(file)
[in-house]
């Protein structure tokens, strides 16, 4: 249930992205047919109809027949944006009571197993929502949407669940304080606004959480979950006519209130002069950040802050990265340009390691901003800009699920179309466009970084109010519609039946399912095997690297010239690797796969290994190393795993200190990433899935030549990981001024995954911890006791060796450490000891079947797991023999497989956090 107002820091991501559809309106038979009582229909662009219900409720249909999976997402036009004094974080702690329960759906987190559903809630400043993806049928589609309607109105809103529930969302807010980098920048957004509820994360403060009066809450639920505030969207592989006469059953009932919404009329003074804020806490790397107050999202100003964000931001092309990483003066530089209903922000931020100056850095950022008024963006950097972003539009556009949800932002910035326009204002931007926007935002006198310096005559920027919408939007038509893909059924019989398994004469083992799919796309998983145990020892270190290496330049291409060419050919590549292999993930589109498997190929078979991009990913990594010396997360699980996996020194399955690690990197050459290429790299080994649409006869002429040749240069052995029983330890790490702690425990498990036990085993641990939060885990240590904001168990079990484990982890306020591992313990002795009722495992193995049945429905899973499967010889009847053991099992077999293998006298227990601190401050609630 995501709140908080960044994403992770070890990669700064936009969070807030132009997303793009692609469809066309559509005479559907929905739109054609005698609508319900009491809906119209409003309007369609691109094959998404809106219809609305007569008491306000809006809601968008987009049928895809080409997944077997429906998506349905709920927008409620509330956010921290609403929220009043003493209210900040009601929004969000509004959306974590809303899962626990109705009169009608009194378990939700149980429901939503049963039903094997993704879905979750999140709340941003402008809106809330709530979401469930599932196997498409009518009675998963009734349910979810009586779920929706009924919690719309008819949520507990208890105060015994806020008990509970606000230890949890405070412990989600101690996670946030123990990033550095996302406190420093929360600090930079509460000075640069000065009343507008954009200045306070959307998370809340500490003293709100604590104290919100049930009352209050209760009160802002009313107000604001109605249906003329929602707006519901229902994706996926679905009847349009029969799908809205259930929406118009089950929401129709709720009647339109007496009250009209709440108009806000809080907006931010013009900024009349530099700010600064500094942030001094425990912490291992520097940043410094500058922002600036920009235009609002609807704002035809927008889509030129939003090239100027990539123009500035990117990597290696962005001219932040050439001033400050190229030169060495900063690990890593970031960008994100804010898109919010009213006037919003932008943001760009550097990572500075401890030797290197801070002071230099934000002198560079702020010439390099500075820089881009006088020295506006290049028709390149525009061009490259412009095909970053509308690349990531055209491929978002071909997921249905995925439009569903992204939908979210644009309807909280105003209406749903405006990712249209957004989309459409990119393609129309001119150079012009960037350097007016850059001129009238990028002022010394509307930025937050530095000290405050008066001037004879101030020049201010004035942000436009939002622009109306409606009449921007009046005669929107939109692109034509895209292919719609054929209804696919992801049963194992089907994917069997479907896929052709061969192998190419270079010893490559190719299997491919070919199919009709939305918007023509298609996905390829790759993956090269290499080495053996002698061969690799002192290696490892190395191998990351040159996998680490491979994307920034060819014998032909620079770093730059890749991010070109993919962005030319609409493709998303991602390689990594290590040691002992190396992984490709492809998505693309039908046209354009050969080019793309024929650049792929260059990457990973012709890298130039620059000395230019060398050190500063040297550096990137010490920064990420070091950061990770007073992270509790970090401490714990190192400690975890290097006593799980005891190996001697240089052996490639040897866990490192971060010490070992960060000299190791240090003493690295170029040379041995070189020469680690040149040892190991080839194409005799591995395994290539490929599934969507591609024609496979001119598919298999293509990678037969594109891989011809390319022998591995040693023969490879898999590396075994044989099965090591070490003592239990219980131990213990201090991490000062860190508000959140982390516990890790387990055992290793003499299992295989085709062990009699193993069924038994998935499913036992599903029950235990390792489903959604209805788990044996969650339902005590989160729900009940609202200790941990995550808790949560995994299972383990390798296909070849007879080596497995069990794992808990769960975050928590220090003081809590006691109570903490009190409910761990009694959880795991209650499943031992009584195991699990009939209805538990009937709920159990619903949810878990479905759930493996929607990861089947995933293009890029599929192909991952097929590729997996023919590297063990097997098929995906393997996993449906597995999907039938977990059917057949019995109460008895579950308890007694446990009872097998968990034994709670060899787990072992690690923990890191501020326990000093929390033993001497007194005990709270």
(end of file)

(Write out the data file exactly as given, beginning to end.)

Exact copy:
[in-house]
């Protein structure tokens, strides 16, 4: 249930992205047919109809027949944006009571197993929502949407669940304080606004959480979950006519209130002069950040802050990265340009390691901003800009699920179309466009970084109010519609039946399912095997690297010239690797796969290994190393795993200190990433899935030549990981001024995954911890006791060796450490000891079947797991023999497989956090 107002820091991501559809309106038979009582229909662009219900409720249909999976997402036009004094974080702690329960759906987190559903809630400043993806049928589609309607109105809103529930969302807010980098920048957004509820994360403060009066809450639920505030969207592989006469059953009932919404009329003074804020806490790397107050999202100003964000931001092309990483003066530089209903922000931020100056850095950022008024963006950097972003539009556009949800932002910035326009204002931007926007935002006198310096005559920027919408939007038509893909059924019989398994004469083992799919796309998983145990020892270190290496330049291409060419050919590549292999993930589109498997190929078979991009990913990594010396997360699980996996020194399955690690990197050459290429790299080994649409006869002429040749240069052995029983330890790490702690425990498990036990085993641990939060885990240590904001168990079990484990982890306020591992313990002795009722495992193995049945429905899973499967010889009847053991099992077999293998006298227990601190401050609630 995501709140908080960044994403992770070890990669700064936009969070807030132009997303793009692609469809066309559509005479559907929905739109054609005698609508319900009491809906119209409003309007369609691109094959998404809106219809609305007569008491306000809006809601968008987009049928895809080409997944077997429906998506349905709920927008409620509330956010921290609403929220009043003493209210900040009601929004969000509004959306974590809303899962626990109705009169009608009194378990939700149980429901939503049963039903094997993704879905979750999140709340941003402008809106809330709530979401469930599932196997498409009518009675998963009734349910979810009586779920929706009924919690719309008819949520507990208890105060015994806020008990509970606000230890949890405070412990989600101690996670946030123990990033550095996302406190420093929360600090930079509460000075640069000065009343507008954009200045306070959307998370809340500490003293709100604590104290919100049930009352209050209760009160802002009313107000604001109605249906003329929602707006519901229902994706996926679905009847349009029969799908809205259930929406118009089950929401129709709720009647339109007496009250009209709440108009806000809080907006931010013009900024009349530099700010600064500094942030001094425990912490291992520097940043410094500058922002600036920009235009609002609807704002035809927008889509030129939003090239100027990539123009500035990117990597290696962005001219932040050439001033400050190229030169060495900063690990890593970031960008994100804010898109919010009213006037919003932008943001760009550097990572500075401890030797290197801070002071230099934000002198560079702020010439390099500075820089881009006088020295506006290049028709390149525009061009490259412009095909970053509308690349990531055209491929978002071909997921249905995925439009569903992204939908979210644009309807909280105003209406749903405006990712249209957004989309459409990119393609129309001119150079012009960037350097007016850059001129009238990028002022010394509307930025937050530095000290405050008066001037004879101030020049201010004035942000436009939002622009109306409606009449921007009046005669929107939109692109034509895209292919719609054929209804696919992801049963194992089907994917069997479907896929052709061969192998190419270079010893490559190719299997491919070919199919009709939305918007023509298609996905390829790759993956090269290499080495053996002698061969690799002192290696490892190395191998990351040159996998680490491979994307920034060819014998032909620079770093730059890749991010070109993919962005030319609409493709998303991602390689990594290590040691002992190396992984490709492809998505693309039908046209354009050969080019793309024929650049792929260059990457990973012709890298130039620059000395230019060398050190500063040297550096990137010490920064990420070091950061990770007073992270509790970090401490714990190192400690975890290097006593799980005891190996001697240089052996490639040897866990490192971060010490070992960060000299190791240090003493690295170029040379041995070189020469680690040149040892190991080839194409005799591995395994290539490929599934969507591609024609496979001119598919298999293509990678037969594109891989011809390319022998591995040693023969490879898999590396075994044989099965090591070490003592239990219980131990213990201090991490000062860190508000959140982390516990890790387990055992290793003499299992295989085709062990009699193993069924038994998935499913036992599903029950235990390792489903959604209805788990044996969650339902005590989160729900009940609202200790941990995550808790949560995994299972383990390798296909070849007879080596497995069990794992808990769960975050928590220090003081809590006691109570903490009190409910761990009694959880795991209650499943031992009584195991699990009939209805538990009937709920159990619903949810878990479905759930493996929607990861089947995933293009890029599929192909991952097929590729997996023919590297063990097997098929995906393997996993449906597995999907039938977990059917057949019995109460008895579950308890007694446990009872097998968990034994709670060899787990072992690690923990890191501020326990000093929390033993001497007194005990709270």